When it comes to canine competition, Sue Davis mingles with the top dogs.
She and her curly coated retriever, Flash, were invited this year to compete in the iconic Westminster Kennel Club Show at Madison Square Garden in New York, considered the Super Bowl of the dog world.
Davis, director of Undergraduate Admissions, made the exclusive list of invitees because Flash was ranked No. 5 in the nation for his breed, based on the number of points he earned in 2015 competitions. Just two years old, Flash took home a Judge’s Award of Merit from the Westminster show.
“It was a thrill for us to represent our breed, and for me it was a just lot of fun,” Davis said, describing her friendships with dog owners from around the country and the world.
Davis hopes to return to the show and to do even better on her next round. “I really want to make it to prime time,” she said, describing the Westminster best-of-breed segment that is televised nationally every year. “That’s the next thing on my bucket list.”
Davis says she knew nothing at all about canine competition until 2007. That year she bought a dog through a newspaper ad and signed him up for obedience classes at the PetSmart store in Niles. The class instructor was so impressed with the dog, a chocolate Labrador named Pretzel, that she suggested Davis try showing him at an obedience rally.
Pretzel did well in the show ring, winning fourth place his first time out, and Davis jokes that she was “bitten by the bug.” Now, nine years later, she’s raising six dogs at her kennel in Vienna Township, co-owns several more, and spends a good share of her weekends on the road participating in dog shows all over the United States and Canada.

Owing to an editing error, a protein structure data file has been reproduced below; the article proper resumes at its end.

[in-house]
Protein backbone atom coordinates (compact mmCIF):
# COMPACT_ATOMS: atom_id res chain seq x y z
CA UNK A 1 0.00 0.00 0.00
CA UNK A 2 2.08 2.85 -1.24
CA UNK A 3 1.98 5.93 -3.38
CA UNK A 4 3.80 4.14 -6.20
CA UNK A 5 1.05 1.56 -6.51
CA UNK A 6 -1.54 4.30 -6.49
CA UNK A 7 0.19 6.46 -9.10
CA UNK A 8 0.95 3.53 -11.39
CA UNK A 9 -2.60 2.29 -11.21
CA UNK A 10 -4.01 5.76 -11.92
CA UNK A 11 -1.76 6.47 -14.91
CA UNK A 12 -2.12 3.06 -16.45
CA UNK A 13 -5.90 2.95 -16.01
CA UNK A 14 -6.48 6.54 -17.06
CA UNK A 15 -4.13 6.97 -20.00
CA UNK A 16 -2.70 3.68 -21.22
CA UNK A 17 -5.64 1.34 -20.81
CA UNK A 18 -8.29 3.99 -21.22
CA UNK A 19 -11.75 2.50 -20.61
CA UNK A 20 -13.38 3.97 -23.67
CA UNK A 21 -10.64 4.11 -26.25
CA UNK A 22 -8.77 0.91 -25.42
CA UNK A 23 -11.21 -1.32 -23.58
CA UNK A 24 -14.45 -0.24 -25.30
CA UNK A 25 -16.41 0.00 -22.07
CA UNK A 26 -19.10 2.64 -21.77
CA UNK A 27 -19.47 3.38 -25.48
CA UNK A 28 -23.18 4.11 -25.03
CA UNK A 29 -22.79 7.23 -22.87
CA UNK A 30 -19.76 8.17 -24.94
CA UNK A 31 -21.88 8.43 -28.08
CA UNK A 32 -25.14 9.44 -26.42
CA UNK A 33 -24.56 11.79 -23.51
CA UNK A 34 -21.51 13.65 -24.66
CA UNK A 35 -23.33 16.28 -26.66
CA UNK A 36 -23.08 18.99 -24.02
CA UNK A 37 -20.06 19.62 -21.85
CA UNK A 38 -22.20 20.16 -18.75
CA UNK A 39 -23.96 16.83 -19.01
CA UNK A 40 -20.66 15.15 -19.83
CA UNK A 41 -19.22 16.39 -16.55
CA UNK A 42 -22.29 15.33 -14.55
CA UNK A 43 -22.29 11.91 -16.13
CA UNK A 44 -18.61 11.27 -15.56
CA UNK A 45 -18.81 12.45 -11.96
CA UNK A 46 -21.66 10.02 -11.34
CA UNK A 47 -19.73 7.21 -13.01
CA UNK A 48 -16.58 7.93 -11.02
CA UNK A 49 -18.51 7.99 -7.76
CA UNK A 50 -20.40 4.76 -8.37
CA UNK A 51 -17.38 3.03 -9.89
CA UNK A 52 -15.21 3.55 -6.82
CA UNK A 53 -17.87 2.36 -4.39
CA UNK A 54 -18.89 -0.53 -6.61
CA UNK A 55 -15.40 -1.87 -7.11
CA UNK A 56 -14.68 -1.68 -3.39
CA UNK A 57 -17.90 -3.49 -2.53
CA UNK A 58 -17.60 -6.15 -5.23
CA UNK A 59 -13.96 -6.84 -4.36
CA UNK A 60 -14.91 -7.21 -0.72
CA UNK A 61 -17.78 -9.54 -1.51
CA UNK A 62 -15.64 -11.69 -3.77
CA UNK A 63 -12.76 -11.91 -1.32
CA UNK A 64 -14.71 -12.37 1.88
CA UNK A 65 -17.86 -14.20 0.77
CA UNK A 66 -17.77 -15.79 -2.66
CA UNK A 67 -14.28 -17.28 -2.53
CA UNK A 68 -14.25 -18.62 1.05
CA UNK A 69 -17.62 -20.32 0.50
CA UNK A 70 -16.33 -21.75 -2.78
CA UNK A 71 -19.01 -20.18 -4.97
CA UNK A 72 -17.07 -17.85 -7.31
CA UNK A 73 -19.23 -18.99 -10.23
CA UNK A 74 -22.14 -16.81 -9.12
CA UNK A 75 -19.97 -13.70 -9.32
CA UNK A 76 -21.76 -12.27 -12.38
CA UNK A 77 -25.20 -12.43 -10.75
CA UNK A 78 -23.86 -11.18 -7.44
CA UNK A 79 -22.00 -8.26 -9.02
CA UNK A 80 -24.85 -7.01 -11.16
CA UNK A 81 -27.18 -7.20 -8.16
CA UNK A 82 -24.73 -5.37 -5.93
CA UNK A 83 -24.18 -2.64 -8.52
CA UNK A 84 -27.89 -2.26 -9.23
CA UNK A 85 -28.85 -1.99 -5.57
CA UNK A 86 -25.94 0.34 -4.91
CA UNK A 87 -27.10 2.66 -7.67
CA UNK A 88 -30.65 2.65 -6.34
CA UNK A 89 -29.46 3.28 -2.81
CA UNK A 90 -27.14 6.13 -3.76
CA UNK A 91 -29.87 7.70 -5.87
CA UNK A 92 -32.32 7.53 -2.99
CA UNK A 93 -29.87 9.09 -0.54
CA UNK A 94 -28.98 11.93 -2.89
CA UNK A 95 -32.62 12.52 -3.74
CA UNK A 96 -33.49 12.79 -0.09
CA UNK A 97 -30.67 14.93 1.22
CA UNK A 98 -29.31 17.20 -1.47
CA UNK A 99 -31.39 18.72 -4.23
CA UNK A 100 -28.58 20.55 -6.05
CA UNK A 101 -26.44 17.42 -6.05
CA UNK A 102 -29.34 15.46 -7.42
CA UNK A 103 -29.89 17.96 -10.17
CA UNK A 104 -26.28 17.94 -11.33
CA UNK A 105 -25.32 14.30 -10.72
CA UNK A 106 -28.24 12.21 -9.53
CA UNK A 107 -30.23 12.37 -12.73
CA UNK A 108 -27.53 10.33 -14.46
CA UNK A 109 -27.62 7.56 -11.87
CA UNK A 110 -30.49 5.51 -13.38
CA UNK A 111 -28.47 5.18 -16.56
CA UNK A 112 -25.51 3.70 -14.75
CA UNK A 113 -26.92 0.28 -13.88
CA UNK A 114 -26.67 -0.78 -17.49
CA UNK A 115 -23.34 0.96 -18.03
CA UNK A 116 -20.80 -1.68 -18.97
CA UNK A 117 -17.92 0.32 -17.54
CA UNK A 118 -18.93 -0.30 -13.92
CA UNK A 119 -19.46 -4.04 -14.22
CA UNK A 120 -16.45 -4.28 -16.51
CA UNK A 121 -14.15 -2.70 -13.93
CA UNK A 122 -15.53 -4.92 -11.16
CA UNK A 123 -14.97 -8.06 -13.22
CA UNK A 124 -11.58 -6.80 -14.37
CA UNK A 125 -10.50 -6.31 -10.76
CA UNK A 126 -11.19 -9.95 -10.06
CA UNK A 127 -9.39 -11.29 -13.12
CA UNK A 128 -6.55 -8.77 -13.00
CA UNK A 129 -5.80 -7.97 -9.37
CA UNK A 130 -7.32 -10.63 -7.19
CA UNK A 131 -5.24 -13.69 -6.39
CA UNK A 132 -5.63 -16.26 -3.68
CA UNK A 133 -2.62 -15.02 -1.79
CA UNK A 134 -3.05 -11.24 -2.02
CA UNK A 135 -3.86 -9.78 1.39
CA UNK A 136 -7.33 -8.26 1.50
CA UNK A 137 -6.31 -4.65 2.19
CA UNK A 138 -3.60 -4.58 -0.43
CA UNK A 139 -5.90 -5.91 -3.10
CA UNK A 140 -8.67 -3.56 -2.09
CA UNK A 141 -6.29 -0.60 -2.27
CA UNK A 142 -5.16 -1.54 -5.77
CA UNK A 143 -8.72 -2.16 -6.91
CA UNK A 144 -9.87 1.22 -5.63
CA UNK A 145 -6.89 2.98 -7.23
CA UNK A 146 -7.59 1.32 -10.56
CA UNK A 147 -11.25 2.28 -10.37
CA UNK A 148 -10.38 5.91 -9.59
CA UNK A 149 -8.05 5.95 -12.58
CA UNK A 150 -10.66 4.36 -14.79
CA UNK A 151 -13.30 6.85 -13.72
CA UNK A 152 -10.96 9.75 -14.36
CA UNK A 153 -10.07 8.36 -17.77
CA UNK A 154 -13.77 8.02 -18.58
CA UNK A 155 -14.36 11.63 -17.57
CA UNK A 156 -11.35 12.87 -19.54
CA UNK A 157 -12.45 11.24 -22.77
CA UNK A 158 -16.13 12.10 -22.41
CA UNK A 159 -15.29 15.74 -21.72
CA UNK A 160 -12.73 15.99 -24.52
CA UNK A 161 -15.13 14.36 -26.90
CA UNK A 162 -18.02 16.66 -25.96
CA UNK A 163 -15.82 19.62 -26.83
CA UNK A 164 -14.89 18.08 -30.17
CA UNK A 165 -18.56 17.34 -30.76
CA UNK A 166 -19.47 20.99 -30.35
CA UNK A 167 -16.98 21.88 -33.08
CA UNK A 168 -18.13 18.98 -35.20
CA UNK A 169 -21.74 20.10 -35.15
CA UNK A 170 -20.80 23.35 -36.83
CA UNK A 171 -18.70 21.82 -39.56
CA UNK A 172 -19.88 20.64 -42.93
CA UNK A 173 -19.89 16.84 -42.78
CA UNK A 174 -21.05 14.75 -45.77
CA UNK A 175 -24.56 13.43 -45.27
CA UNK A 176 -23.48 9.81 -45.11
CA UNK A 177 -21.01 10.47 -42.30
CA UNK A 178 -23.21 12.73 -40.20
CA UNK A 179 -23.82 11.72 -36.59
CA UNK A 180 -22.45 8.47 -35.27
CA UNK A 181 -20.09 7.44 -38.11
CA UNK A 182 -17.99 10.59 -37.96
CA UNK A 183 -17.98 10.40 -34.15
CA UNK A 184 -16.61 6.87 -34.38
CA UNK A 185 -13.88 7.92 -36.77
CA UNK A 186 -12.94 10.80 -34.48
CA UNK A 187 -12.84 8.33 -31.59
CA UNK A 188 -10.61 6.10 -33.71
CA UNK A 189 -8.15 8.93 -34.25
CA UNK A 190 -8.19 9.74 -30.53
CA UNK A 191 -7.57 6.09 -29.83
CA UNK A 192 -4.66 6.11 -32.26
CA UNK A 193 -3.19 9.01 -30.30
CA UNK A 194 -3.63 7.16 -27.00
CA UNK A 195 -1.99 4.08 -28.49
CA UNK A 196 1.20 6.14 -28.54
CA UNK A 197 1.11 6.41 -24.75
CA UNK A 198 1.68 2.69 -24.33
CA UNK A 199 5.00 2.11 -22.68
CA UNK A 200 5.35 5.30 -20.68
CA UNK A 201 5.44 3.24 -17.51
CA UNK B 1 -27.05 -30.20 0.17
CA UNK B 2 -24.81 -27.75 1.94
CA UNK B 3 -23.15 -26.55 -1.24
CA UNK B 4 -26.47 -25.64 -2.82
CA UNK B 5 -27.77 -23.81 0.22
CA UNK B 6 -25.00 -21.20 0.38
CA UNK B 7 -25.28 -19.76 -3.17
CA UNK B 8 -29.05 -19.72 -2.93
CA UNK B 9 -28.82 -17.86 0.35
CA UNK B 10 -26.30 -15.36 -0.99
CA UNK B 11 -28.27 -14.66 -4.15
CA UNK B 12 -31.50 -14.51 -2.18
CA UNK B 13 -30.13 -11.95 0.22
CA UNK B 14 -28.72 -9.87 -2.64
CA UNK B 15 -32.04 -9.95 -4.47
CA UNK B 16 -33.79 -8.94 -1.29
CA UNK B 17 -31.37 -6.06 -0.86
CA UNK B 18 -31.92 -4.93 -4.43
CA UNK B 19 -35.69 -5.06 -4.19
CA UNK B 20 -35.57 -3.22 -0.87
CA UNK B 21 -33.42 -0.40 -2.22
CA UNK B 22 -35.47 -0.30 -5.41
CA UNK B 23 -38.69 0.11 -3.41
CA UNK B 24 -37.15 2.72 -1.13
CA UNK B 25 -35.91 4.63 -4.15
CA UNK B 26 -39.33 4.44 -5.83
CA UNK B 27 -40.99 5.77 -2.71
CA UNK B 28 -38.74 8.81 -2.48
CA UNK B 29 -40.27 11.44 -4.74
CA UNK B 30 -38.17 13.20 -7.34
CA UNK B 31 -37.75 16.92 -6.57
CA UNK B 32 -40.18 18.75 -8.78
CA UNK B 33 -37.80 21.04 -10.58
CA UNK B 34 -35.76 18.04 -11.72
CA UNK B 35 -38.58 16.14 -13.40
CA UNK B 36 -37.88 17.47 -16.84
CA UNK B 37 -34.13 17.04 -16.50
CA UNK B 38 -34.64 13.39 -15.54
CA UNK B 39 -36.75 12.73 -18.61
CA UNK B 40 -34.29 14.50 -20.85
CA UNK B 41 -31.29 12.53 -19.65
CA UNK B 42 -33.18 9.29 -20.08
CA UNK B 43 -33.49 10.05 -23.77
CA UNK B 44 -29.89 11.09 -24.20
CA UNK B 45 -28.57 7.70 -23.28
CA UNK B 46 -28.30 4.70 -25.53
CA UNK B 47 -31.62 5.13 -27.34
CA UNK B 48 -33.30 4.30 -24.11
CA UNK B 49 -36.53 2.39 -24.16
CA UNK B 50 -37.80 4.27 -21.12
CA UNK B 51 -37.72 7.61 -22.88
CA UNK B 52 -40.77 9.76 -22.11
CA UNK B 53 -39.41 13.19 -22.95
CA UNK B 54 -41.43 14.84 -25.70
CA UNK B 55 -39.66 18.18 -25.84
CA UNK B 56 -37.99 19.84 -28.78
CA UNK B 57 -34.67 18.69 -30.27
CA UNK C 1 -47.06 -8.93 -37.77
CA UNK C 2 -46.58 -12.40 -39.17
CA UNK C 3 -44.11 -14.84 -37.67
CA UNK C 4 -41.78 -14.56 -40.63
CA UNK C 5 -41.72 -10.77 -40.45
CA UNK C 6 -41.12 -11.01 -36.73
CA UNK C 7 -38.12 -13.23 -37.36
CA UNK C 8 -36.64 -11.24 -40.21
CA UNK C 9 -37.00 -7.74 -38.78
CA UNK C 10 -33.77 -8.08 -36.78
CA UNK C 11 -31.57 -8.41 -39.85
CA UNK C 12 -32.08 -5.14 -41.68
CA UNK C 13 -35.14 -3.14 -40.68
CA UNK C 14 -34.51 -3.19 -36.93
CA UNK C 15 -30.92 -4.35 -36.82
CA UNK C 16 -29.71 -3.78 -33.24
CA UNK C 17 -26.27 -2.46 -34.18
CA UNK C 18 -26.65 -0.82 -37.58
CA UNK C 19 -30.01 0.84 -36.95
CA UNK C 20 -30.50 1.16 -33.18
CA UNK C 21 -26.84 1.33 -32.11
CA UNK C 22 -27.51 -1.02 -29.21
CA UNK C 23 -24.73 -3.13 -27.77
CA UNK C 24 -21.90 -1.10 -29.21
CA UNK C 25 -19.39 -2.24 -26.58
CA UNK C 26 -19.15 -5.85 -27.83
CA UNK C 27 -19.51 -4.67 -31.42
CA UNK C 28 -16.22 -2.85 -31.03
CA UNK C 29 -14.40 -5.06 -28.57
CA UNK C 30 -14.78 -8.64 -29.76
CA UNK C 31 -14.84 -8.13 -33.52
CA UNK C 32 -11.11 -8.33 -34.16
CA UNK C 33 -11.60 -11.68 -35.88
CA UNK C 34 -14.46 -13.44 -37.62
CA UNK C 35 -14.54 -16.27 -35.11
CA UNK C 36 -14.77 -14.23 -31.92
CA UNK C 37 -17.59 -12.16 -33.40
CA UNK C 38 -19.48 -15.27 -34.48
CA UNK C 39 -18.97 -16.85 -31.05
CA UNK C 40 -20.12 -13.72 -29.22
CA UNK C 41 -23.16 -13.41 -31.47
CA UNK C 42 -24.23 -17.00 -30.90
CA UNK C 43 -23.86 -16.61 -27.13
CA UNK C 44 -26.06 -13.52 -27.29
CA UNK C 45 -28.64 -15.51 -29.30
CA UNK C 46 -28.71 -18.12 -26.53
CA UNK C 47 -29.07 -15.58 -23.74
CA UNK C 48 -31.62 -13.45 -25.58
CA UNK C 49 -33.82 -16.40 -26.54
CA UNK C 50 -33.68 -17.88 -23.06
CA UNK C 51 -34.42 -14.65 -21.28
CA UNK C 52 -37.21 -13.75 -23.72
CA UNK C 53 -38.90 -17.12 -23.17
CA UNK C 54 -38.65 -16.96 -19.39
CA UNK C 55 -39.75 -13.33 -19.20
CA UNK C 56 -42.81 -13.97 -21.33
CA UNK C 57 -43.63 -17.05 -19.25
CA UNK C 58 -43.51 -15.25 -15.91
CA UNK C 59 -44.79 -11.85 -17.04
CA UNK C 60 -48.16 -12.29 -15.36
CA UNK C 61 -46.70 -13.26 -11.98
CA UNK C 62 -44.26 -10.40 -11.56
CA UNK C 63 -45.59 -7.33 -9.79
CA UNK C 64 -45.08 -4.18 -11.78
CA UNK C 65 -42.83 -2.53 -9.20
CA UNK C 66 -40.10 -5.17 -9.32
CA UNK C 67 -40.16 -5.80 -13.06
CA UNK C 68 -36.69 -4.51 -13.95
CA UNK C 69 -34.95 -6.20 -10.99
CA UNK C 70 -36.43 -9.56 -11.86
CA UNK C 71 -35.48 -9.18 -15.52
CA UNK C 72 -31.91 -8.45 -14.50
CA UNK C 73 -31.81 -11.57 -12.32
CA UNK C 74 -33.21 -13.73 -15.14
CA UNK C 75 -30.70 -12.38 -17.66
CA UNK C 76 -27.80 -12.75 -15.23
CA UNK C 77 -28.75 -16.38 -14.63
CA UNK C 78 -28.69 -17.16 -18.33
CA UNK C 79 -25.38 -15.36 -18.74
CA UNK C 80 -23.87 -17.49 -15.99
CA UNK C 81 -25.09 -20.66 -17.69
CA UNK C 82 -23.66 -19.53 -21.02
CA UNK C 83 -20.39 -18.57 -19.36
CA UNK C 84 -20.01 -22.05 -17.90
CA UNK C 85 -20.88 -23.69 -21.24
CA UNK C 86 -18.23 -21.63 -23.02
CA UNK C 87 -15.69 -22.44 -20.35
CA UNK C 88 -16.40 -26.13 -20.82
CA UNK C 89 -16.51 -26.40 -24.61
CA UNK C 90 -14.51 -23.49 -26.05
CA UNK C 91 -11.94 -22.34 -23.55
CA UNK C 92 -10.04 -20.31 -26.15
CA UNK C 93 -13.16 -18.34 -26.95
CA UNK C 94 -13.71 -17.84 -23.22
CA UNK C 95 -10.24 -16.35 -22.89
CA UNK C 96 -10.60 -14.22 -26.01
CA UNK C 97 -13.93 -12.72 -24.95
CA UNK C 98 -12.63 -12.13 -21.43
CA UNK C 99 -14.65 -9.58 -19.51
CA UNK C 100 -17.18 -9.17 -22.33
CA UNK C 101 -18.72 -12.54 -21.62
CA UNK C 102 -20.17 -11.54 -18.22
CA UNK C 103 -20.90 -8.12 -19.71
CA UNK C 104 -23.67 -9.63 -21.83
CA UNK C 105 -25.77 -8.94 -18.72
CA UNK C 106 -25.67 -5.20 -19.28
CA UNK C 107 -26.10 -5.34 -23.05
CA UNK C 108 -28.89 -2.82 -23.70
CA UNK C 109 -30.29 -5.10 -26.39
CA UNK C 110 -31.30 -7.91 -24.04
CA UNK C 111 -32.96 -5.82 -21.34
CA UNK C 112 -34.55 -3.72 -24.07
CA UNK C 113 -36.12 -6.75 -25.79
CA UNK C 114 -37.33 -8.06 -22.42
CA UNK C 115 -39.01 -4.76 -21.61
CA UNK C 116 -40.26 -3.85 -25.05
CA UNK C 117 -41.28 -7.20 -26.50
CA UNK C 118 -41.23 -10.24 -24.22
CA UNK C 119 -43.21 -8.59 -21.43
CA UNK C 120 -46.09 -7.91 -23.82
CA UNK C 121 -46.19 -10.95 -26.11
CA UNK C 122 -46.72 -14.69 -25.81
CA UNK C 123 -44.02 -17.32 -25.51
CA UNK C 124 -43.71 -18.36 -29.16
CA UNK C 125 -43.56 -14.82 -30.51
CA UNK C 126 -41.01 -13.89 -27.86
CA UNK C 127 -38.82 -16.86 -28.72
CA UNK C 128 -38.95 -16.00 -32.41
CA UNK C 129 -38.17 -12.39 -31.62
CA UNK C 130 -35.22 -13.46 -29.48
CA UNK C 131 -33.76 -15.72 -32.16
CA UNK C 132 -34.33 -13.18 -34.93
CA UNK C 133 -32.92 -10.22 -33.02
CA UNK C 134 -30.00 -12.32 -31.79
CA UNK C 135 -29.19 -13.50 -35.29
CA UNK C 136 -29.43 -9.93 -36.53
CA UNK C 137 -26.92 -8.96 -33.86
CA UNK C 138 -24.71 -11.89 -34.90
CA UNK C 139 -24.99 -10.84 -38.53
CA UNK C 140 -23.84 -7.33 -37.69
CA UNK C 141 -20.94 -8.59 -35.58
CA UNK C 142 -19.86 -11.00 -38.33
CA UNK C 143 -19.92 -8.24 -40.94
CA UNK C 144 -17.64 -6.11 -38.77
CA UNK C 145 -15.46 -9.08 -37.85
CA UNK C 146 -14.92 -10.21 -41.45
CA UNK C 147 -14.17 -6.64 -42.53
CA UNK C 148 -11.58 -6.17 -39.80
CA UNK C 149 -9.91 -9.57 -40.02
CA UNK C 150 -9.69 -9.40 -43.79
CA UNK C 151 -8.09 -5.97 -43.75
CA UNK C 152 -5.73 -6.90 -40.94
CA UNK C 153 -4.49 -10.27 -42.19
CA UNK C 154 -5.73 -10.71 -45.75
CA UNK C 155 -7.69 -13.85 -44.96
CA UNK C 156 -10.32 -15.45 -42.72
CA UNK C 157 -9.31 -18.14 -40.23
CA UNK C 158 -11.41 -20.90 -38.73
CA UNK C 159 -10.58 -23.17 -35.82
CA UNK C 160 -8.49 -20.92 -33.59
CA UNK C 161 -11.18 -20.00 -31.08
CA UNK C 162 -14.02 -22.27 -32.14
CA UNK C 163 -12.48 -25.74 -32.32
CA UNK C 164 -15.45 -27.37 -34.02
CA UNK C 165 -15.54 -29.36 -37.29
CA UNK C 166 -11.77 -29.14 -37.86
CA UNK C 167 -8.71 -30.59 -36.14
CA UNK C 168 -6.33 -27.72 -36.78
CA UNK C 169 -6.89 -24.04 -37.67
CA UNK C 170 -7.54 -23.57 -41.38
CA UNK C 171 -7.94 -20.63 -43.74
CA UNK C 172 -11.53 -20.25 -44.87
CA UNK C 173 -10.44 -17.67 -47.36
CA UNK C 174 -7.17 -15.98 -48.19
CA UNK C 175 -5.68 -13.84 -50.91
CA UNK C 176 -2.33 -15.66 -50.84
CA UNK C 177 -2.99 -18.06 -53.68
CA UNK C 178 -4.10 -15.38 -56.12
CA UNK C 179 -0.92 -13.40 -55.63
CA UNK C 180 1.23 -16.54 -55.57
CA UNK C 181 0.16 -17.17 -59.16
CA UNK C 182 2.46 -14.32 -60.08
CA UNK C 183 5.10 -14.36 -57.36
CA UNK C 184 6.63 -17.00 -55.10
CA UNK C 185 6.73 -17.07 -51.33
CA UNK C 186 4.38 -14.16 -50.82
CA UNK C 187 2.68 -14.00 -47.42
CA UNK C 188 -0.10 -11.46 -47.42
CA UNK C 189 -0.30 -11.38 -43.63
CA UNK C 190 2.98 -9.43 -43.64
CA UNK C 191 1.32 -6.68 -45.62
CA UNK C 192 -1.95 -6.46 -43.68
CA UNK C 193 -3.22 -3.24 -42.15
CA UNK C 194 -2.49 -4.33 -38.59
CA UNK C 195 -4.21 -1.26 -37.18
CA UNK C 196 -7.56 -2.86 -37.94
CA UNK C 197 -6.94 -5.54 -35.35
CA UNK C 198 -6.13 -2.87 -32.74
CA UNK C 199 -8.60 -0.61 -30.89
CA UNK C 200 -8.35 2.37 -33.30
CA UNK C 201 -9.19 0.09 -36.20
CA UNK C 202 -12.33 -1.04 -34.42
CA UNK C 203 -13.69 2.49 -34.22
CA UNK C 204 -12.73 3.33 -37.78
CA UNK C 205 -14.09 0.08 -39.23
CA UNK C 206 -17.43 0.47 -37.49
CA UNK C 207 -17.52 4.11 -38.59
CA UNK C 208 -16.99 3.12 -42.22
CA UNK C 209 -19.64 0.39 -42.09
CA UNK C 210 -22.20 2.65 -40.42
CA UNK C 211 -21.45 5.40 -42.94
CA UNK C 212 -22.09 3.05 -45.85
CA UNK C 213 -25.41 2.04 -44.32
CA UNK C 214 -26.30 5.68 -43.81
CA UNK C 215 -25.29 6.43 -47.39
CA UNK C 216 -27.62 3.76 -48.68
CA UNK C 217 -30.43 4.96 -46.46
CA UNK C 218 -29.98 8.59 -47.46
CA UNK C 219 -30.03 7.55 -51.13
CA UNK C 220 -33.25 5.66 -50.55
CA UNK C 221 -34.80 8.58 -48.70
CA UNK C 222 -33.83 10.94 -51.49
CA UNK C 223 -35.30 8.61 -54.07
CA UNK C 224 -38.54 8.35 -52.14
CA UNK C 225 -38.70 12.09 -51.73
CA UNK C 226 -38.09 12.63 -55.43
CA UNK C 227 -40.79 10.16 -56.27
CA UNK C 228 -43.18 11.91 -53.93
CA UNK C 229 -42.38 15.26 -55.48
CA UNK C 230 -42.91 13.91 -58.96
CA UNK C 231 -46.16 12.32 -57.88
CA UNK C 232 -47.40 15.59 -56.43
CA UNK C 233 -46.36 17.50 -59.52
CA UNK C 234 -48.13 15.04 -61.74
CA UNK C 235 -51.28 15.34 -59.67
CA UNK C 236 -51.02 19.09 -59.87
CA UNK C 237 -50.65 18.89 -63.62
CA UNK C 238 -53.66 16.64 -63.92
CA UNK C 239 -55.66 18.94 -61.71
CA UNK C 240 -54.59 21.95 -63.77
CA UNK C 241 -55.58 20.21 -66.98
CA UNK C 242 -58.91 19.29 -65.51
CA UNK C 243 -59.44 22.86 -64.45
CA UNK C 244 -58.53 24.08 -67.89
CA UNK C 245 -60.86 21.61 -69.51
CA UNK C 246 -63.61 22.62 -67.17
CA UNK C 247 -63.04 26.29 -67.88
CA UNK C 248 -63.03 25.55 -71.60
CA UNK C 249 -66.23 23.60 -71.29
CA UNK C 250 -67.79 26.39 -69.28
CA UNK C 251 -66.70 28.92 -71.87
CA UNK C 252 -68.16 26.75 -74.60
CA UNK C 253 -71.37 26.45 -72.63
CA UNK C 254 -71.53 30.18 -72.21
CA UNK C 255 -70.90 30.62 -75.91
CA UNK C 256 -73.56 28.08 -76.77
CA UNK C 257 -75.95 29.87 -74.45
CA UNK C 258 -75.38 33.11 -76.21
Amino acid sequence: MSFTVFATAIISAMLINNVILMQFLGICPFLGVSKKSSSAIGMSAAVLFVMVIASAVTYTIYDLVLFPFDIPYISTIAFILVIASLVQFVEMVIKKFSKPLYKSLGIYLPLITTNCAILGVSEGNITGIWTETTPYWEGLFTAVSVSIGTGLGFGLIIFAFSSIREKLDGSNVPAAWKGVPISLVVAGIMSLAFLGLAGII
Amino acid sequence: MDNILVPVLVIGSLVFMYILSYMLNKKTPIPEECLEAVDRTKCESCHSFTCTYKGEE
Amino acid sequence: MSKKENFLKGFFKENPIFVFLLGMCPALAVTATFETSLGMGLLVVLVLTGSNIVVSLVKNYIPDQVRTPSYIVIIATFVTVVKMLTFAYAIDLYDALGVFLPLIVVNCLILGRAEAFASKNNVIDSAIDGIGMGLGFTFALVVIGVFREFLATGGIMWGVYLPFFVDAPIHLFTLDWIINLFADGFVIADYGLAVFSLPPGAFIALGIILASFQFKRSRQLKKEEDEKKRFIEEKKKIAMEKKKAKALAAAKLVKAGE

People often wonder if her dog hobby is making Davis rich – quite the opposite, she says. Top show prizes typically average around $100, at most, not enough to offset the cost of travel, lodging and equipment. Dog breeding is costly too, and she considers herself lucky if she breaks even after all the genetic testing, x-rays and other documentation required to breed a dog.
Davis prefers to handle her own dogs, rather than hiring professional handlers, and she’s been able to hold her own in a very competitive field through a combination of training and experience. “The professional handlers will sometime try to push me out of the way or intimidate me, but I won’t let it happen,” she said with a grin. “I’ve a learned a lot since I started.”
Davis joined the YSU Undergraduate Admissions staff in 1991, with previous experience in admissions at Thiel College. She has a BS in Education from Bowling Green State University and a MA in Student Personnel from Slippery Rock University.